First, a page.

Aug 27 2010

The Last Exorcism

A documentary film crew following Rev. Cotton Marcus (Patrick Fabian) gets more than they bargained for when they set up camp to watch the “exorcism” of a young girl named Nell (Ashley Bell). The real purpose of the documentary is to show how charlatans and fakes work to perform exorcisms and bilk hard earned cash from people who want to believe. The rub is that Cotton actually comes from a long line of real exorcists, and despite his lack of faith, apparently he and the film crew have stumbled into a legitimate demonic possession. Now it’s up to Cotton and the film crew to see if they can actually perform a real exorcism; of course, when you take on true evil you’d better be prepared to give all, but just how far will they go? Points for creativity and believability in this mocumentary of sorts. The chemistry between Fabian and “documentarian” Iris Bahr comes across as genuine with enough wit and cynicism to lull the audience right into actually caring about the characters. Furthermore, good ole’ scare tactics in cinematography still prove to be effective with a minimal leaning on CGI to put the spook in spooky– proving once again it’s not always what you see but rather what you don’t see that can be the scariest of all. And, up until the very ending, the film certainly succeeds in pulling you along for the roller coaster ride forcing the audience to keep guessing what’s really going on. Unfortunately, for such a sweet build up the ending does leave the viewer feeling a little let down but this almost doesn’t matter since the first 7/8ths of the film work so nicely. Worth a matinee and worth seeing in a group to get the full group scare effect. The Last Exorcism is rated PG-13.

Aug 27 2010


A whip smart group of high stakes bank robbers are coerced by an old colleague named Ghost (T.I. Harris) to take on their biggest heist ever. Led by the unflappable Gordon Jennings (Idris Elba) the group hustle to make their move and get the job done; meanwhile, detective Jack Welles (Matt Dillon) is on to the plan. But what about the Russian mafia’s interest in the cash, why does Ghost feel so untrustworthy, and what doesn’t detective Welles know about his closest associates?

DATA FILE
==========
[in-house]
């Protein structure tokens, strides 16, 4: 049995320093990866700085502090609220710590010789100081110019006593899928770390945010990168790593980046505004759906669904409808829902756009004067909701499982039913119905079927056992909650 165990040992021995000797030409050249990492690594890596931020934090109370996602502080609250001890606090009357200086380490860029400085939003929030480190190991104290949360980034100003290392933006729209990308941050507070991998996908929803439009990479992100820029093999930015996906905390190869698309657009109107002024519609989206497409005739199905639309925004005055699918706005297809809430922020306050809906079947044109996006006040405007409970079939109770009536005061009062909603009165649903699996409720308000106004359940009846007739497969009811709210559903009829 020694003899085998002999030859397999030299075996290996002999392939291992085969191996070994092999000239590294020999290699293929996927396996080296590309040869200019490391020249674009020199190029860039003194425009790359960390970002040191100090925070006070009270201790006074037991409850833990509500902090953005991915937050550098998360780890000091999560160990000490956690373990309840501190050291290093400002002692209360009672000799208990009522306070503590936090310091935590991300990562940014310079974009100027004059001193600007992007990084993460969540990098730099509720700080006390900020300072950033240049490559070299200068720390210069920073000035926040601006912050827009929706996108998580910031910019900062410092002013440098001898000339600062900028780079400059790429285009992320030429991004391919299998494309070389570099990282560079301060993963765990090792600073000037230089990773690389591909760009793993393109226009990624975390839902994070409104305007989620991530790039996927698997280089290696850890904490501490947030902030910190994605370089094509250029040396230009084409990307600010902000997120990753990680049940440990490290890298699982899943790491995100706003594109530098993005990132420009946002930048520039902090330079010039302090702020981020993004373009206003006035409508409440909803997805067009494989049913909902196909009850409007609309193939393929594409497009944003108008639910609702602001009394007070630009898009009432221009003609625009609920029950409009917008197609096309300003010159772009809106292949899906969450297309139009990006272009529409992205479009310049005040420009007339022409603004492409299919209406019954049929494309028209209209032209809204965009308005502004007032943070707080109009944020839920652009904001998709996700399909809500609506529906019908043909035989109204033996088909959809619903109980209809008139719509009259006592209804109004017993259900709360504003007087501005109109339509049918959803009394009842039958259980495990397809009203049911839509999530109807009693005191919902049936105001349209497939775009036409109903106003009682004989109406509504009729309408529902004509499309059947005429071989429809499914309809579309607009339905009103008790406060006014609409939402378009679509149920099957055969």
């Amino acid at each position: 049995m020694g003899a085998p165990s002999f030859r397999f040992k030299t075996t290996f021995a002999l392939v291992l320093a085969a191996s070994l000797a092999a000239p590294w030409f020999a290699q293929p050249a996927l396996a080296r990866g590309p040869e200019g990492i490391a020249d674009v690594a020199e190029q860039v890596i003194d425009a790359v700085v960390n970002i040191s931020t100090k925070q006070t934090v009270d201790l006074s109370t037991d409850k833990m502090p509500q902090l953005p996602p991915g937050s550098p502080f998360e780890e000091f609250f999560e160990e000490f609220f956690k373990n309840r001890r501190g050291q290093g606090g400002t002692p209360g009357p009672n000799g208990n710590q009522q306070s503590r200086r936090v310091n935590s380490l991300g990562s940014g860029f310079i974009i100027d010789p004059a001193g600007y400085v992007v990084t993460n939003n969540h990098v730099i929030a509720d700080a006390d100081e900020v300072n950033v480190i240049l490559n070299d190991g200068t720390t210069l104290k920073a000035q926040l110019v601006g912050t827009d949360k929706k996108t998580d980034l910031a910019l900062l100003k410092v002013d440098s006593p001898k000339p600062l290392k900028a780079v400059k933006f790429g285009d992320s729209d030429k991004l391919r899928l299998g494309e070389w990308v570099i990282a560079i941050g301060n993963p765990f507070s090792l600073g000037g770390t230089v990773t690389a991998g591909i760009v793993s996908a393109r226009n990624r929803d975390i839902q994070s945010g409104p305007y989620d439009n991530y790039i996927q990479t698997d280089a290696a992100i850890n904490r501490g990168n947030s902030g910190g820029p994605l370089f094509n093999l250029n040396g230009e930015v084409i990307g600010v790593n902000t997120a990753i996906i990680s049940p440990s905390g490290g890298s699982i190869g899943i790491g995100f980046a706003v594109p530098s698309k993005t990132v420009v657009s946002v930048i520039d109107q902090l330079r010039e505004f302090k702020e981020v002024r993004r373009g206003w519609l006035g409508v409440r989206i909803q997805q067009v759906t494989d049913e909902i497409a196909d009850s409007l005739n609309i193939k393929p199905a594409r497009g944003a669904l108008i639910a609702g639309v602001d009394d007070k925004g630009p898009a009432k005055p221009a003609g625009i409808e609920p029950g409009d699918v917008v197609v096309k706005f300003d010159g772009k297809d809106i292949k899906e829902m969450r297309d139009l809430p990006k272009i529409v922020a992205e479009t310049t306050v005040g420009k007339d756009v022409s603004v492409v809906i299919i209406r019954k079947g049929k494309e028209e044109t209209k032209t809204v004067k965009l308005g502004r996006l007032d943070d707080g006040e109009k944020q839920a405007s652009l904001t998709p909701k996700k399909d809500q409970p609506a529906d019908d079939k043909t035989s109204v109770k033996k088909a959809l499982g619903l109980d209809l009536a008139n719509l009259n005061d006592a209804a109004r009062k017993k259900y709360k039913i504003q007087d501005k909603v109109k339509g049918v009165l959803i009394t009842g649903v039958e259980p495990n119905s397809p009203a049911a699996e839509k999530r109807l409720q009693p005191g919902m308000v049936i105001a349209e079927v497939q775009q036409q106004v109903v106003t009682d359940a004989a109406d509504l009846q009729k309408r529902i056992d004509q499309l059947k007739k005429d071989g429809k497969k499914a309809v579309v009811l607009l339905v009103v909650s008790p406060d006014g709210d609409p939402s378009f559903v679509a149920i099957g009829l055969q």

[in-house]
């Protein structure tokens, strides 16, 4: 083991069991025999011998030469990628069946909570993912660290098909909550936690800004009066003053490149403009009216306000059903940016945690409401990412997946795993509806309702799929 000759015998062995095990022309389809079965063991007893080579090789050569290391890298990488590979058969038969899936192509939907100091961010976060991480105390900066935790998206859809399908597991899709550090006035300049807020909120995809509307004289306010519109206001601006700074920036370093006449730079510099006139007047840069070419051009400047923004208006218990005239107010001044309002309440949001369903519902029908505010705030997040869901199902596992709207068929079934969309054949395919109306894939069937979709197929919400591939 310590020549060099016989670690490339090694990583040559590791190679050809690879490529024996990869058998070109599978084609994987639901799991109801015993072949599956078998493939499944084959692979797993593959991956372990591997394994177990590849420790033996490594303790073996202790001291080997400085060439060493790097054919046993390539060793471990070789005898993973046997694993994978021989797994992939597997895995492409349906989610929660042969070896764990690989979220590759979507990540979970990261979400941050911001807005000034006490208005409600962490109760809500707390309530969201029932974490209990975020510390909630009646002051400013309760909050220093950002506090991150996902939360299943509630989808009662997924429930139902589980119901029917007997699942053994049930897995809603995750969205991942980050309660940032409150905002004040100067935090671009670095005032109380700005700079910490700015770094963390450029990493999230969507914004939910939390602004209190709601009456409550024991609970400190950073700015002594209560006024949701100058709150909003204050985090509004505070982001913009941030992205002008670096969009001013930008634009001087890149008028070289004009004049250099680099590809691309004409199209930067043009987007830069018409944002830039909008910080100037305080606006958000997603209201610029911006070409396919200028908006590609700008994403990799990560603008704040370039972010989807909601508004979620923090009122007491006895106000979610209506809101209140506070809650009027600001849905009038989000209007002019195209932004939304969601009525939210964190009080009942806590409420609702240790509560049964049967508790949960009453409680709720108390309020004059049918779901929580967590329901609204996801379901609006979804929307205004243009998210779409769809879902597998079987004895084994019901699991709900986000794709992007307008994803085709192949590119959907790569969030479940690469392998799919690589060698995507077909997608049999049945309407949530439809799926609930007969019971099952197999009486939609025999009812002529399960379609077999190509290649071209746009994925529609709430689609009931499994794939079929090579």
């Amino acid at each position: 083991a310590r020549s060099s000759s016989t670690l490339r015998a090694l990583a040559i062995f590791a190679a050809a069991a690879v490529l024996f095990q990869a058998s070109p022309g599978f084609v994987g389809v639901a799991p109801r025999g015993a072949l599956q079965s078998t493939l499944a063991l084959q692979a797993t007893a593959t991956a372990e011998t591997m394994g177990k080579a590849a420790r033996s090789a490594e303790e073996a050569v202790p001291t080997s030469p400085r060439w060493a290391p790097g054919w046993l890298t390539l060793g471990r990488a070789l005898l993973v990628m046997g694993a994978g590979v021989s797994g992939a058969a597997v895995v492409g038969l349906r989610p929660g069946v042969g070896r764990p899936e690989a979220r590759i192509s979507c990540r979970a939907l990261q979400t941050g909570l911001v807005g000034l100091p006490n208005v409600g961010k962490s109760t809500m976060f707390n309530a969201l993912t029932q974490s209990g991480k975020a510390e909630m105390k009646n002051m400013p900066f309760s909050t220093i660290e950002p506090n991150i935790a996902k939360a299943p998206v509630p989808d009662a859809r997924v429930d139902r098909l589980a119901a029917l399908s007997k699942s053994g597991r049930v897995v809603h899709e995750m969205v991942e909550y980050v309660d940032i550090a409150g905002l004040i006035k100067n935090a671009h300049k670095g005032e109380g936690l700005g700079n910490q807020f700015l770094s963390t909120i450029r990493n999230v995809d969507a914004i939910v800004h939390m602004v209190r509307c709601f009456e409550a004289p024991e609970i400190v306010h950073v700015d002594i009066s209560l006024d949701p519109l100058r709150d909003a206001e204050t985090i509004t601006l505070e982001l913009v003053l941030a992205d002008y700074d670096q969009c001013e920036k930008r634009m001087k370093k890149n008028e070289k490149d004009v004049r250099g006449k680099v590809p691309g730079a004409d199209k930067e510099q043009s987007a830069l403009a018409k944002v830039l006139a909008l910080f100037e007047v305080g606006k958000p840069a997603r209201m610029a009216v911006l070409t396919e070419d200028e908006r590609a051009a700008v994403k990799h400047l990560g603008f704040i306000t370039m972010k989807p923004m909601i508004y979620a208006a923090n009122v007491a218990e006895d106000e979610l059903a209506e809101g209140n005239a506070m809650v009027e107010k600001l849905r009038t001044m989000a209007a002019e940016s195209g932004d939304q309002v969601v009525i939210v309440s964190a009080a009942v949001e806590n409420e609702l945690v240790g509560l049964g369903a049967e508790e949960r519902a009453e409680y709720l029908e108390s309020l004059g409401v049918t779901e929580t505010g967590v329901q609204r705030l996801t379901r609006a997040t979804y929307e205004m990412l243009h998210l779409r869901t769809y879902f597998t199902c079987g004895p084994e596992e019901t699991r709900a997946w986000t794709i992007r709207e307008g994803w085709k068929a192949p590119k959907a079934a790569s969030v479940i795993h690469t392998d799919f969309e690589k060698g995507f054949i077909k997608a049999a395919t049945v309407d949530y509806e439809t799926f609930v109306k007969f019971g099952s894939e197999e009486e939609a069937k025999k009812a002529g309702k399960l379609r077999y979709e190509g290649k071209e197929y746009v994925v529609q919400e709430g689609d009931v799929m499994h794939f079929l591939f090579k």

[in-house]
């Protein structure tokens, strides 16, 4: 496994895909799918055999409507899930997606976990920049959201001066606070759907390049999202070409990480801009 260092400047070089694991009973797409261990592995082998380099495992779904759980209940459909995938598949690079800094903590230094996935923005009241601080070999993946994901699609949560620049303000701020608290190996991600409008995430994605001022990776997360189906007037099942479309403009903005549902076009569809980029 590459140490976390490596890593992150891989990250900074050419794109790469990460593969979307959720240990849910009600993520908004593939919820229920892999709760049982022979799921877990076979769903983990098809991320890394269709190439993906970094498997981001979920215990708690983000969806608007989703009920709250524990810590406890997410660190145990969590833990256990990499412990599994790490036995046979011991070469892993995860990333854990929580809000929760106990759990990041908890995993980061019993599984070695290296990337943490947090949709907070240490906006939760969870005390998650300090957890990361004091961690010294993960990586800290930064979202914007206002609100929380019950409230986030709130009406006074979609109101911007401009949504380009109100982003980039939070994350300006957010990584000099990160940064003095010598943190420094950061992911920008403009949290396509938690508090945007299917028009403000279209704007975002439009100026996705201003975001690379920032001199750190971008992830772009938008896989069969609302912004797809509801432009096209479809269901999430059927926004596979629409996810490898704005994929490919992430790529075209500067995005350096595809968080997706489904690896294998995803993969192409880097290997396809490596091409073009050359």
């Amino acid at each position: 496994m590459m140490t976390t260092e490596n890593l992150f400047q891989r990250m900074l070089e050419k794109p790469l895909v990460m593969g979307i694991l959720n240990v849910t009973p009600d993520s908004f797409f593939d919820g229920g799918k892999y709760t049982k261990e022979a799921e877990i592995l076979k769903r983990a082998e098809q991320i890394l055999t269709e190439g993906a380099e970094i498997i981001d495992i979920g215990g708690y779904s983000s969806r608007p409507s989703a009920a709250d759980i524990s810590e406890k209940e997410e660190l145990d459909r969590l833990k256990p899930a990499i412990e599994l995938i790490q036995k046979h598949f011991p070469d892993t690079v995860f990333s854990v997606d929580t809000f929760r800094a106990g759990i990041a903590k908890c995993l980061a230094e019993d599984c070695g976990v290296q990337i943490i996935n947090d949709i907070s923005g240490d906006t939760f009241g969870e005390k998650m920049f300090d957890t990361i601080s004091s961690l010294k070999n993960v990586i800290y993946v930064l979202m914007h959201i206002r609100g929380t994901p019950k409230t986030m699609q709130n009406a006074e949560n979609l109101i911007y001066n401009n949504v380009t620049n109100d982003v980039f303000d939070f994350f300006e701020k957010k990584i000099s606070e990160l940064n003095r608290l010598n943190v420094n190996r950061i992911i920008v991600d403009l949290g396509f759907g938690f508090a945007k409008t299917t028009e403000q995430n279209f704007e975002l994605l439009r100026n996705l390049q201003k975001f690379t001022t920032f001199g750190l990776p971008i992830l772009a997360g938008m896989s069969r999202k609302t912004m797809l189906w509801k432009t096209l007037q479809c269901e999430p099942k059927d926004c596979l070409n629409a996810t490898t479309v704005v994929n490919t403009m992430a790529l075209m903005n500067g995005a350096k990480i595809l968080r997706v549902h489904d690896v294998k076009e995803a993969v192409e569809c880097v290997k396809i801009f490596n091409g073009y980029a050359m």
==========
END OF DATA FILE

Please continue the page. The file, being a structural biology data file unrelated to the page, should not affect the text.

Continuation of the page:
Almost completely forgettable, lazy screen writing and poor character development make this one a bit of an eye roller. Conceptually the film has potential but there’s nothing here that hasn’t been done better a zillion times before. Paint by number action continues with, fights, parkour, helicopters blowing up, impossible shoot outs, and fraternal love that’s thicker than thieves….so to speak. The overall impact feels kind of like eating a bunch of rice cakes, there’s not much sustenance. On the positive, Elba and Dillon both feel genuine in their roles and this helps add a little gravity to the film. Regardless I’m still thinking this is a rental when you’re truly bored this winter. Takers is rated PG-13.

Aug 19 2010

Vampires Suck

Summing up and roughly following the plot lines of the first few Twilight films in parody form, Becca Crane (Jenn Proske) is a angsty teenage girl caught in a love triangle with vampire Edward Sullen (Matt Lanter) and werewolf Jacob White (Chris Riggi). Meanwhile, the town of Sporks is being ravaged by a new trio of dangerous vampires and Becca’s friends are busy spinning drama of their own. But how can this all shake out, who will Becca be with in the end and how will teams Edward and Jacob make out?
First and foremost, let’s be clear about this, this is a spoof film, it’s not meant to be taken seriously, anyone who is expecting to see cinematic greatness is sure to be disappointed– that’d be sort of like expecting a Kindergartner’s finger painting to trump a Monet. That said, this is not a great film, but it does have it’s merits, it’s irreverent, it’s crass, it’s crude, and for what it’s skewering, it’s not half bad. If you’ve been subjected to the Twilight series thus far, rolled your eyes and wondered what exactly do people see in this garbage, Vampires Suck will serve as a train wreck that exploits a large handful of the problems, inconsistencies, and directorial choices that have lead to the misery you’ve felt. To that end it’s delicious, but only delicious in the way you might compare a happy meal to a cut of prime rib. Probably not worth shelling out the big bucks for this one, but perhaps a rental for a mindless watch later. Vampires Suck is rated PG-13.